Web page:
Joker Director Reveals Why the Final Scene Is So Important

Now that the new Joker movie is out in theaters, there are a lot of questions surrounding everything that happens in the film and how it affects the ongoing DC Universe if it does at all. But with Joaquin Phoenix providing such a nuanced take on Batman's greatest supervillain, there are bound to be questions about what's real and what isn't considering the movie blurs the lines of reality. And while some fans are wondering what they can trust, one of the biggest clues comes at the end of the film.

Director Todd Phillips addressed the use of Joaquin Phoenix's laughs as Arthur Fleck, which are uncontrollable as a side effect of his condition with pseudobulbar affect. It's a real-life uncontrollable laugh, which Phoenix employs throughout the film and it constantly impacts his life. But then, at the film's end after all of the chaos is inflicted, Phoenix's Joker lets out an entirely different chuckle.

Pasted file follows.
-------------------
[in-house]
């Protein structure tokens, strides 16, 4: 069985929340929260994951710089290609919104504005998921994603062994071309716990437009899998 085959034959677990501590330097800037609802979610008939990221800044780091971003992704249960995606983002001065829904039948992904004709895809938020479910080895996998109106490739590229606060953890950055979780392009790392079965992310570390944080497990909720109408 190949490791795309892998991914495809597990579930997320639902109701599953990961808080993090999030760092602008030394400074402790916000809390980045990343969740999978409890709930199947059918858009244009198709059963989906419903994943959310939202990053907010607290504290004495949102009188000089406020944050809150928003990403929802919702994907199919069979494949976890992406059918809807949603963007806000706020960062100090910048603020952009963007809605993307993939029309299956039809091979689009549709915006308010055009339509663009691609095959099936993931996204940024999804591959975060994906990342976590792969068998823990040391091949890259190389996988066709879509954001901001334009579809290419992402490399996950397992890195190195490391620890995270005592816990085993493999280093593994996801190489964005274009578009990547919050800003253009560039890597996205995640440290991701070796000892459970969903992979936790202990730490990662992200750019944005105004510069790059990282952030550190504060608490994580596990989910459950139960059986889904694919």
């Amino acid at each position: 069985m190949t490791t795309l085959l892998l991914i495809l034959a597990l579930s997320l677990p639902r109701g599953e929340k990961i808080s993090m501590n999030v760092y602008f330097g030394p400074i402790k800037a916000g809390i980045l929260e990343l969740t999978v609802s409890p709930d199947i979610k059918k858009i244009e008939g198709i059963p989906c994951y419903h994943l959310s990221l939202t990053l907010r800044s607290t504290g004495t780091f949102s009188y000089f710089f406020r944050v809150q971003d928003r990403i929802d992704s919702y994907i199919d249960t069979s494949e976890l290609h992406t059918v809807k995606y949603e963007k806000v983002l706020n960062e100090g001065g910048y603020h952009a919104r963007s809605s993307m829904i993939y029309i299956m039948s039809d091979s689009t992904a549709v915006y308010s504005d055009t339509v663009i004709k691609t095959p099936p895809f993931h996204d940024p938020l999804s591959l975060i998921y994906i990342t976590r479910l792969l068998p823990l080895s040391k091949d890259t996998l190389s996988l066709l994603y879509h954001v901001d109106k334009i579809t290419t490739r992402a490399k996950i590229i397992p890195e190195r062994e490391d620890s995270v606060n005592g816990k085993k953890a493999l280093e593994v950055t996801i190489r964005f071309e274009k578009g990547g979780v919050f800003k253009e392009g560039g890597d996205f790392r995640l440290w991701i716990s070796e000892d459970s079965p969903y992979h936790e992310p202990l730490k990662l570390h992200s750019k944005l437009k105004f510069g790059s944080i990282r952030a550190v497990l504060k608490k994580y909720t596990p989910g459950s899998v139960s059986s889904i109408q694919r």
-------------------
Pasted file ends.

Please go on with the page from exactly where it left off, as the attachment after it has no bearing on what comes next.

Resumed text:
“That laugh in that scene is really the only time he laughs genuinely,” Phillips explained to the Los Angeles Times. “There are different laughs in the movie. There is the laugh from Arthur’s affliction and then there is his fake laugh when he’s trying to be ‘one of the people,’ which is my favorite laugh. But at the end, when he’s in the room at Arkham State Hospital, that’s his only genuine laugh in the movie.”

The director previously spoke with ComicBook about the challenge of blending illusion with reality for the film while also creating a satisfying story.

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"When Scott Silver and I sat down to write it, we knew enough about the comics," Phillips said. "I read comics when I was a kid, we knew he didn't have an origin story. We also, I don't want to say whether it's real or not because I think part of the fun, I've shown it to many, many different people and they all have a different reaction. Some of them say, 'Oh I get it, I mean the last line in the movie, you wouldn't get it, to a joke he was telling. Well is the joke the movie? Is the joke the thing? Or is the thing about the --' The idea is you don't like to answer those questions, because its nice to see the different things people take away from it."

Joker is now playing in theaters.

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